5. When it's cool enough to handle, wrap the belly in plastic wrap or aluminum foil and put it in the fridge until it's thoroughly chilled and firm. (You can skip this step if you're pressed for time, but the only way to get neat, nice-looking slices is to chill the belly thoroughly before slicing it.)

6. Cut the pork belly into 1/2-inch-thick slices that are about 2 inches long. Warm them for serving in a pan over medium heat, just for a minute or two, until they are jiggly soft and heated through. Use at once.

Steamed Buns

From Momofuku by David Chang and Peter Meehan, (Clarkson Potter, 2009)


Okay, fifty buns is a lot of buns. But the buns keep in the freezer for months and months without losing any quality, and if you cut the recipe down any more than this, there's barely enough stuff in the bowl of the mixer for the dough hook to pick up. So clear out a couple of hours and some space in the freezer and get to work.

  • 1 tablespoon plus 1 teaspoon active dry yeast
  • 1 1/2 cups water, at room temperature
  • 4 1/4 cups bread flour
  • 6 tablespoons sugar
  • 3 tablespoons nonfat dry milk powder
  • 1 tablespoon kosher salt
  • Rounded 1/2 teaspoon baking powder
  • 1/2 teaspoon baking soda
  • 1/3 cup rendered pork fat or vegetable shortening, at room temperature, plus more for shaping the buns, as needed

1. Combine the yeast and water in the bowl of a stand mixer outfitted with the dough hook. Add the flour, sugar, milk powder, salt, baking powder, baking soda, and fat and mix on the lowest speed possible, just above a stir, for 8 to 10 minutes. The dough should gather together into a neat, not-too-tacky ball on the hook. When it does, lightly oil a medium mixing bowl, put the dough in it, and cover the bowl with a dry kitchen towel. Put it in a turned-off oven with a pilot light or other warmish place and let rise until the dough doubles in bulk, about 1 hour 15 minutes.

2. Punch the dough down and turn it out onto a clean work surface. Using a bench scraper or a knife, divide the dough in half, then divide each half into 5 equal pieces. Gently roll the pieces into logs, then cut each log into 5 pieces, making 50 pieces total. They should be about the size of a Ping-Pong ball and weigh about 25 grams, or a smidge under an ounce. Roll each piece into a ball. Cover the armada of little dough balls with a draping of plastic wrap and allow them to rest and rise for 30 minutes.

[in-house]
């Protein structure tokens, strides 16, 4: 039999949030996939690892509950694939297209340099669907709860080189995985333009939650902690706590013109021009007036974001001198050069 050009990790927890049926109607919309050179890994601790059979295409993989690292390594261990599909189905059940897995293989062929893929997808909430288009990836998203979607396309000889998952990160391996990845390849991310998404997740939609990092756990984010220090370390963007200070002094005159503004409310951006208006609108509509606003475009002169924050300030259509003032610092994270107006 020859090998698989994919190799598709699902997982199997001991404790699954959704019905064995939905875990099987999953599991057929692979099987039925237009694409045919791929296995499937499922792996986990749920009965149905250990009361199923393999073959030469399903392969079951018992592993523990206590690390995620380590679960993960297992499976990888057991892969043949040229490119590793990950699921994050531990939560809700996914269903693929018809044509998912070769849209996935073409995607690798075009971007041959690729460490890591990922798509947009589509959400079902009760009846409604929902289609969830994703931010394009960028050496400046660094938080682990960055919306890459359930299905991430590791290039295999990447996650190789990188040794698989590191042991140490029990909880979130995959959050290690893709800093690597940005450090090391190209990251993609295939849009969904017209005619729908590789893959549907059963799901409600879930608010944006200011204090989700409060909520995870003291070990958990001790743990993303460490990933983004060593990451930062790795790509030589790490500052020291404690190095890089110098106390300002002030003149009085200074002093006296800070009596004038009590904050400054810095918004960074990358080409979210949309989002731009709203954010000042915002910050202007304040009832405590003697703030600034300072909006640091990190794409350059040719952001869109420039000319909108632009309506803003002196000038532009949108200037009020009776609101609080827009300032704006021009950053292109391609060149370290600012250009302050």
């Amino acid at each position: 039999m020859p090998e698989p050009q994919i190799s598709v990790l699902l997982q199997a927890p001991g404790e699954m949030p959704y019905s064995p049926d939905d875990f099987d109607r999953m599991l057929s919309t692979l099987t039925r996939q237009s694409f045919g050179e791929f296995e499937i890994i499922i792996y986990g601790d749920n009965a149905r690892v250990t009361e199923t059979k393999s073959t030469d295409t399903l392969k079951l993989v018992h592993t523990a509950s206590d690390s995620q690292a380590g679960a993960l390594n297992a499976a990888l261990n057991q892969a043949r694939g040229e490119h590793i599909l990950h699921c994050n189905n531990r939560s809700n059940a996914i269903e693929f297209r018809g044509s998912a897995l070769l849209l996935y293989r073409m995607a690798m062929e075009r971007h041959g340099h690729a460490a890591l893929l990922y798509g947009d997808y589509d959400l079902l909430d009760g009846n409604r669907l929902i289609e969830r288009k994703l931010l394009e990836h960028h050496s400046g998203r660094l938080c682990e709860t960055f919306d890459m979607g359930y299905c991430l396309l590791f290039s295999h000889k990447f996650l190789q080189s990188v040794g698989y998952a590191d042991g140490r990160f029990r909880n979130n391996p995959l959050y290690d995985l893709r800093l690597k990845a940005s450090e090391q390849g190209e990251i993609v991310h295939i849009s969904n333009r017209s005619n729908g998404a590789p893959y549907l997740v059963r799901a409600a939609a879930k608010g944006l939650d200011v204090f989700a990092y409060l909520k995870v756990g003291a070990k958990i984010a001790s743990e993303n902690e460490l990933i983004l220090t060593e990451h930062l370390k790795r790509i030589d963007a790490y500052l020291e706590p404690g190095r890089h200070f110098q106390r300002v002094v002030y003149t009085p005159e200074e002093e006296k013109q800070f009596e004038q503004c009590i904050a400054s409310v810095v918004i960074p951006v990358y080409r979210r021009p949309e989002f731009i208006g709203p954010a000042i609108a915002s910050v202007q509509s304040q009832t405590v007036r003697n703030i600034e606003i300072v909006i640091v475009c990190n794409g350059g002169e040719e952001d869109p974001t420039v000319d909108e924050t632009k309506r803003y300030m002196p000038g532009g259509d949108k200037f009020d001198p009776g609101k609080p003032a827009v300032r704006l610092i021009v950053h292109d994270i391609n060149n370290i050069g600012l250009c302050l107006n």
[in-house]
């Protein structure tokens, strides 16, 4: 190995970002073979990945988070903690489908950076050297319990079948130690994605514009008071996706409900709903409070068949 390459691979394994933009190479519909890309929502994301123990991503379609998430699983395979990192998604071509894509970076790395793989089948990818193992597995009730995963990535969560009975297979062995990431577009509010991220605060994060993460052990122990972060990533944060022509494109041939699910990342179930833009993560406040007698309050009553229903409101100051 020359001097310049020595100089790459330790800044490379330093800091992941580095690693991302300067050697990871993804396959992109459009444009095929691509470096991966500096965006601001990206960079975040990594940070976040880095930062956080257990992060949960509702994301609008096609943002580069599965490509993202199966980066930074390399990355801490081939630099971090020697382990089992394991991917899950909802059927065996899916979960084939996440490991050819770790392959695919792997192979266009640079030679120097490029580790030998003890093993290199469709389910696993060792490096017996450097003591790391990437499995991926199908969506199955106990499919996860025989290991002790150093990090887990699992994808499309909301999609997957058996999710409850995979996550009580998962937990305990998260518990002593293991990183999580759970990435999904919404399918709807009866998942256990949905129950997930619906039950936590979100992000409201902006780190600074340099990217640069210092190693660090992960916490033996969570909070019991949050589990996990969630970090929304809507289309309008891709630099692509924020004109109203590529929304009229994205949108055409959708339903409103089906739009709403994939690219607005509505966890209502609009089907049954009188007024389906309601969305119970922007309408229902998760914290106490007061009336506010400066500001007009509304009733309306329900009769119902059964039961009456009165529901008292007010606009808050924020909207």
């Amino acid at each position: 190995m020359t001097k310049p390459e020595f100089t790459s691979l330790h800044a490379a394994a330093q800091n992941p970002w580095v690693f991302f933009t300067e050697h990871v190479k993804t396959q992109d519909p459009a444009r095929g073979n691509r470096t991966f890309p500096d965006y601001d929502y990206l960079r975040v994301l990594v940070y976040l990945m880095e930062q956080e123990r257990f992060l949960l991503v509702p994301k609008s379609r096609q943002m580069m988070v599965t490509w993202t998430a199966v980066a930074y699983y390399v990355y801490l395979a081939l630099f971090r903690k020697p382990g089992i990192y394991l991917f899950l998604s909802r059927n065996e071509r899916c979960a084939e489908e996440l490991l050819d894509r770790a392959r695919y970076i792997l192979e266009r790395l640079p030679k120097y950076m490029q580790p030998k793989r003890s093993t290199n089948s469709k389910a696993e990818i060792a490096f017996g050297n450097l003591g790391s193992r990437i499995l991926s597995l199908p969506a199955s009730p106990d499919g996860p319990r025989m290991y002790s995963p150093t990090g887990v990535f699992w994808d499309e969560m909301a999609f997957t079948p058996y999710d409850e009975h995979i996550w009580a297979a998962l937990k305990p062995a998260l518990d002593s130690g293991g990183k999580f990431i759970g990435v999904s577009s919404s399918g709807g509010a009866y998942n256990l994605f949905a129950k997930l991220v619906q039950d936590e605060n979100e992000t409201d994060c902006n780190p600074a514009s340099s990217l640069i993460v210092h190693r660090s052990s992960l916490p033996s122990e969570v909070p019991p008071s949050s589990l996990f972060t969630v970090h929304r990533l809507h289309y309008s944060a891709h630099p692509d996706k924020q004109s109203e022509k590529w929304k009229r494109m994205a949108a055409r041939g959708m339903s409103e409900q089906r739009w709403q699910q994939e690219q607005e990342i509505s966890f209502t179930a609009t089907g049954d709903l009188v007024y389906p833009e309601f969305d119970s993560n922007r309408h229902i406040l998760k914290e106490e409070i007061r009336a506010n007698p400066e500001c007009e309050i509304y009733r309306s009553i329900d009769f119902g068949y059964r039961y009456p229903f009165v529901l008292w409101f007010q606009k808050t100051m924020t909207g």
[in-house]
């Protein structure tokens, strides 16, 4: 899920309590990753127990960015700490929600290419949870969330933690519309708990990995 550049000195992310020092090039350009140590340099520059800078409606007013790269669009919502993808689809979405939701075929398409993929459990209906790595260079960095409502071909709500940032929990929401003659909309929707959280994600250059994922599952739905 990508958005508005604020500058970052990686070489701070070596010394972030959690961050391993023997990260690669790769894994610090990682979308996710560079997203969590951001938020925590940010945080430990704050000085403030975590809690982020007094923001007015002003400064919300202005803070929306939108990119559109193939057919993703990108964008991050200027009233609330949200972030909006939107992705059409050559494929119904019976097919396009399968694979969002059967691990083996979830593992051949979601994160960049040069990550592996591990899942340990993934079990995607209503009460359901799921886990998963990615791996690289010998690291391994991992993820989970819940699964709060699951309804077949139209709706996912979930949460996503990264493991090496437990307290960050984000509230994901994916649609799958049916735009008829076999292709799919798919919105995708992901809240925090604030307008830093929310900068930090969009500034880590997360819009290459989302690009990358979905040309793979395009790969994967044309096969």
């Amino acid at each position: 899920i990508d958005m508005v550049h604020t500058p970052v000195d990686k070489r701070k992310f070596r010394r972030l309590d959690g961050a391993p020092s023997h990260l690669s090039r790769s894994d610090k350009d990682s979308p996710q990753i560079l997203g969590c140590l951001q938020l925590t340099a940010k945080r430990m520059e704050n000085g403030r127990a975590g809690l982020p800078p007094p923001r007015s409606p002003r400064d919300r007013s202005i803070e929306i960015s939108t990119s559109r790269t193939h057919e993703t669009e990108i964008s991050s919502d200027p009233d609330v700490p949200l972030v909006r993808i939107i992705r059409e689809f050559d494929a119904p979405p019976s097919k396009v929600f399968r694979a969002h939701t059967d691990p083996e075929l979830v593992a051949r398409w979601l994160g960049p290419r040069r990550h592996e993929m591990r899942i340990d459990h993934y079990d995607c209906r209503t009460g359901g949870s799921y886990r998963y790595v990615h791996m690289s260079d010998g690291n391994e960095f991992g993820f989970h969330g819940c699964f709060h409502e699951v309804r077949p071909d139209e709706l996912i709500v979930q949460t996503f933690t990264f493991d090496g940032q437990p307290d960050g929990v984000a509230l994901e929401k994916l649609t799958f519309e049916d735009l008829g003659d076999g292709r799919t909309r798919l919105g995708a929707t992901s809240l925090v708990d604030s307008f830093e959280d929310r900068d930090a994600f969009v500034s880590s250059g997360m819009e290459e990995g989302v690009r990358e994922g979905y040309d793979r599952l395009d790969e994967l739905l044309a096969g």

3. Meanwhile, cut out fifty 4-inch squares of parchment paper. Coat a chopstick with whatever fat you're working with.

4. Flatten one ball with the palm of your hand, then use a rolling pin to roll it out into a 4-inch-long oval. Lay the greased chopstick across the middle of the oval and fold the oval over onto itself to form the bun shape. Withdraw the chopstick, leaving the bun folded, and put the bun on a square of parchment paper. Stick it back under the plastic wrap (or a dry kitchen towel) and form the rest of the buns. Let the buns rest for 30 to 45 minutes: they will rise a little.

5. Set up a steamer on the stove. Working in batches so you don't crowd the steamer, steam the buns on the parchment squares for 10 minutes. Remove the parchment. You can use the buns immediately (reheat them for a minute or so in the steamer if necessary) or allow to cool completely, then seal in plastic freezer bags and freeze for up to a few months. Reheat frozen buns in a stovetop steamer for 2 to 3 minutes, until puffy, soft, and warmed all the way through.

Quick Salt Pickles

From Momofuku by David Chang and Peter Meehan, (Clarkson Potter, 2009)